with Dairy Division regulations, solid doors separate the parlor from the cheese and milk processing room. Because good hygiene and
sanitation are essential in dairy processing, this room, which includes a pasteurizer, a chiller tank, a cheese vat, a three-part stainless steel sink, a stainless steel work table, and a chart recorder, is off limits to customers, visitors, and other non-employees.
The Goddards also ensure that their goats are healthy. “Something we do that isn’t really required is we drawn blood from the animals every year to test for tuberculosis, brucellosis, and the CAE virus, which is a goat-related disease,”
Sue said. “All that testing gives us a state certification, which is another level of confidence in our product.” “The inspectors take samples from every batch that goes through the pasteurizer,” Noah added. “Each batch is checked for six types of antibiotics. If any of those antibiotics are present, we can’t use the milk. Sue takes samples from every batch to Forbes Field in Topeka to be tested. We have 60 hours to do that, so that’s an average of about two trips a week.” In addition, an inspector makes regular, unannounced visits to the farm to inspect products on-site.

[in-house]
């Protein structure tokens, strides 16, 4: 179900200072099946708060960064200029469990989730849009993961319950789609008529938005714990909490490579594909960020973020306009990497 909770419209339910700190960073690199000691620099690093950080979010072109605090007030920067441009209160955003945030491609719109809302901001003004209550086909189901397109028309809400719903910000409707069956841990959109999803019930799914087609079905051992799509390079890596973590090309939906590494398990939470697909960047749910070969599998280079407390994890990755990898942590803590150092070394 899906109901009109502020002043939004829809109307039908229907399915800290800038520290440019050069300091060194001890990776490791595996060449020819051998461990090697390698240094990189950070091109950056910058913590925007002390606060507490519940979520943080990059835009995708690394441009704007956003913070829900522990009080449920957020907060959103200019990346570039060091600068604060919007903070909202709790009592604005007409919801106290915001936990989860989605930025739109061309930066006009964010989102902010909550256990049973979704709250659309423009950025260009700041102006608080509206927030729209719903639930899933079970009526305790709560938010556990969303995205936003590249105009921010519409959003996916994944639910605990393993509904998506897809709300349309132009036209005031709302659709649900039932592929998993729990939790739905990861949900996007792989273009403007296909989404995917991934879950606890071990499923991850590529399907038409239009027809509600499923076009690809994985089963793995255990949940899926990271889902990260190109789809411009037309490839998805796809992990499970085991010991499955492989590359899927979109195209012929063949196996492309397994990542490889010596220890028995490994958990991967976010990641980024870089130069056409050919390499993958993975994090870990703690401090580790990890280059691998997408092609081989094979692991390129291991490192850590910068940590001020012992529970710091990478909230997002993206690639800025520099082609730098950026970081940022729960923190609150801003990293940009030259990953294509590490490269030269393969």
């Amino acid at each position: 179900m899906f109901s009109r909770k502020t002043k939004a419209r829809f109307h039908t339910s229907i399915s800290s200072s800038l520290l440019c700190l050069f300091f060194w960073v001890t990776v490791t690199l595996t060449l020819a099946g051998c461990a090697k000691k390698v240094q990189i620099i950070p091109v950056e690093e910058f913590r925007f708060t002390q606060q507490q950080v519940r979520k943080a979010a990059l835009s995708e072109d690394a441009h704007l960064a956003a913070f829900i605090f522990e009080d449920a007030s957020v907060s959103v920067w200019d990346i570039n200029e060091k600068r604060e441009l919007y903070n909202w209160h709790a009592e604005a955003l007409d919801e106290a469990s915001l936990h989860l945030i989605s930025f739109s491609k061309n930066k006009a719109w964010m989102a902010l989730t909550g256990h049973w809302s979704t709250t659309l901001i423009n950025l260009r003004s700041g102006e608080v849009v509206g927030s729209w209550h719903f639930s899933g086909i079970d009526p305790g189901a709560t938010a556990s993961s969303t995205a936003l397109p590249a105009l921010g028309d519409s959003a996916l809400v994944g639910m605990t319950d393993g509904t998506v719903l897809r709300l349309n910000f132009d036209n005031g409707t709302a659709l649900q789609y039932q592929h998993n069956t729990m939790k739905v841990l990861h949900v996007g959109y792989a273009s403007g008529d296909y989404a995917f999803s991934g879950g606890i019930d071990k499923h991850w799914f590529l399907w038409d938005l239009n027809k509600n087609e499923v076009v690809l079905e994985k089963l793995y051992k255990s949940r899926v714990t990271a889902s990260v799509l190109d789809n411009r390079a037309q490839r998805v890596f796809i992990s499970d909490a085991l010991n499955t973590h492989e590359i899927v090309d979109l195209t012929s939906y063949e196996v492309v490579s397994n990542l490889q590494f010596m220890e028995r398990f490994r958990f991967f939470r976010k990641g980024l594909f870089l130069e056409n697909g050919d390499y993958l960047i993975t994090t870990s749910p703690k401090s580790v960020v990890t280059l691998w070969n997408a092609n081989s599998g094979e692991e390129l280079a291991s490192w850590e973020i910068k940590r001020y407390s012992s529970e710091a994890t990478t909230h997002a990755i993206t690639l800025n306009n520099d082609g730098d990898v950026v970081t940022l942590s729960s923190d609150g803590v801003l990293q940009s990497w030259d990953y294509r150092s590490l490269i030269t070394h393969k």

Under the roof of a 60’ x 30’ doe loafing barn, Noah pointed to bales of alfalfa. “This is why our goats produce a large amount of milk,” he said. “They average a gallon apiece at the peak of lactation,” Sue added. In fact, two of the Goddards’ does ranked amongst the top 10 milk producers in the Nubian breed in the nation last year.
So what is done with all that milk? First, the Goddards sell both rawmilk and Grade A milk. Raw milk is unpasteurized, while Grade A milk is regulated under federal milk marketing orders. “We can sell raw milk here as long as it is clearly marked ‘raw ungraded milk,’” Noah explained. “We can also sell Grade A milk here as long as it is clearly labeled ‘Grade A pasteurized.’ You can’t have people coming here expecting one and getting the other.”